In the Book of Mirdad, there’s an opening story of a young man who makes a trek up a mountain. Along the way he is accosted by people who steal, and strip him of his food, clothing and comfort. The whole story is allegory to the spiritual path, of letting go of fetters that hold us back and being willing to move forward with nothing but our bare nature. Yet there’s another lesson here, the lesson of the unique, individual path.

Many people seek spiritual knowledge today. They look for spiritual guidance in books, lecturers, societies, teachers and masters. While knowledge can be powerful, if another person’s knowledge becomes the path of an individual, then that person has voluntarily given up personal gnosis for the gnosis of another. This is problematic as the path itself must be found and traversed by each individual.

Imagine if the seeker in the Book of Mirdad, met someone who said, “ok I’ve been to the top of the mountain, I encountered a shepherd who stole my food… you’ll want to avoid him. There’s also a woman and her daughter who stole my clothes on this other section of the path, so here’s how you avoid them. Also, when I camped, an elderly couple took my shelter from me, so you’ll want to bypass them…” If one were to follow that advice, it may seem helpful at first. After all the seeker is being told how to best avoid the pitfalls and traps. Unfortunately it is those very challenges that are part of the path! If the main character were to avoid all these challenges, they would arrive at the top of the mountain, yet not be ready for the spiritual work, as nothing was overcome.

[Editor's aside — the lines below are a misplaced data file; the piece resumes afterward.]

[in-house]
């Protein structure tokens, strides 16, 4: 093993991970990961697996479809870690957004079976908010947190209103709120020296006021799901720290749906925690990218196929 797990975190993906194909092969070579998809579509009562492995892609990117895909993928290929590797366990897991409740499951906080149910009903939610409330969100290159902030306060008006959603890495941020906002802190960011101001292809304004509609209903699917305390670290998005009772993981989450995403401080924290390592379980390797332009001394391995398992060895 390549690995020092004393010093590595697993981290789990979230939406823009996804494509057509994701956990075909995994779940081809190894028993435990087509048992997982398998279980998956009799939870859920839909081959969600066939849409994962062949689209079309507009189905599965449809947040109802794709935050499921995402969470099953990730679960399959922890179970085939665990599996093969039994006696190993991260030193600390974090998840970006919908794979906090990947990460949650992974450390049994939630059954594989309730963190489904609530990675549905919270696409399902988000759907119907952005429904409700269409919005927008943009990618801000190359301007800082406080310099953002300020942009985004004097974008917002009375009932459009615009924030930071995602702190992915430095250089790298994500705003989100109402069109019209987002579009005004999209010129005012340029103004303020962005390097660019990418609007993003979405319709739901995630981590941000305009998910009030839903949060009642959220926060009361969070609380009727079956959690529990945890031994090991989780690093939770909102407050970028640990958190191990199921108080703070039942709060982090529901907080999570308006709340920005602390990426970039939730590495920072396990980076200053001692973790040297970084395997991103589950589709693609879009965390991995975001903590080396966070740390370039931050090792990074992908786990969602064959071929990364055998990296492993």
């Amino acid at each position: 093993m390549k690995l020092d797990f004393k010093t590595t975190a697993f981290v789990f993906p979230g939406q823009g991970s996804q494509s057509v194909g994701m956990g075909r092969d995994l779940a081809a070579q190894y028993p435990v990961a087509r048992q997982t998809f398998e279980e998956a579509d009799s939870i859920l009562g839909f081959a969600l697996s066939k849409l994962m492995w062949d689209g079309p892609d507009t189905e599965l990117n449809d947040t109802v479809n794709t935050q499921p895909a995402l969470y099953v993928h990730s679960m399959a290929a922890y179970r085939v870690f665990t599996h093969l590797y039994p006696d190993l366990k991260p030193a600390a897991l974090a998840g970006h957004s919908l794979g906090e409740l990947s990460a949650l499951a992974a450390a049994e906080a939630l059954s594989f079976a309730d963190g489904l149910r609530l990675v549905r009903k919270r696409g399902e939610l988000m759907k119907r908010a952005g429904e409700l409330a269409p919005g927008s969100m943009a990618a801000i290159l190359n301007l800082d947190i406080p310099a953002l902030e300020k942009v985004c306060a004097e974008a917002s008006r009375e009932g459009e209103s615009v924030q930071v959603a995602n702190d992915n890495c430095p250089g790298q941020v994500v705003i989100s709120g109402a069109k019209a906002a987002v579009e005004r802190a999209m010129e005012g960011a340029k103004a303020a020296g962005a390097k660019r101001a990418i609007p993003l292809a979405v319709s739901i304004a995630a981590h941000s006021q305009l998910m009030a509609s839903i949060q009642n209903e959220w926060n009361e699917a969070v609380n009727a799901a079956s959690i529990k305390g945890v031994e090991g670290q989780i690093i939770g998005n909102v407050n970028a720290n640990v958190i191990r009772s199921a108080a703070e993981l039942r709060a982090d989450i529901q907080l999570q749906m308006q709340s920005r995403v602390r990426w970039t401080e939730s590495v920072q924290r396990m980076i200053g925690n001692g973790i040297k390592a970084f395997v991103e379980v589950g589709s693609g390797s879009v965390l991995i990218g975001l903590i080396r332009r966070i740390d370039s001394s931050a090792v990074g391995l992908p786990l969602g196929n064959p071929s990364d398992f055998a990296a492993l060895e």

In this way, each of us are carving our own path up the mountain. Each of us will have our own pitfalls, and our own helpful resolutions to these issues. This is why it is a disservice to claim one person’s spiritual medicine a poison, or to infer that the way you walked the path is the only viable one available. I have a very hard time dismissing the path and work of others. Who am I to judge the spiritual practices of another? What if what they are doing is what they need to do to climb their mountain?

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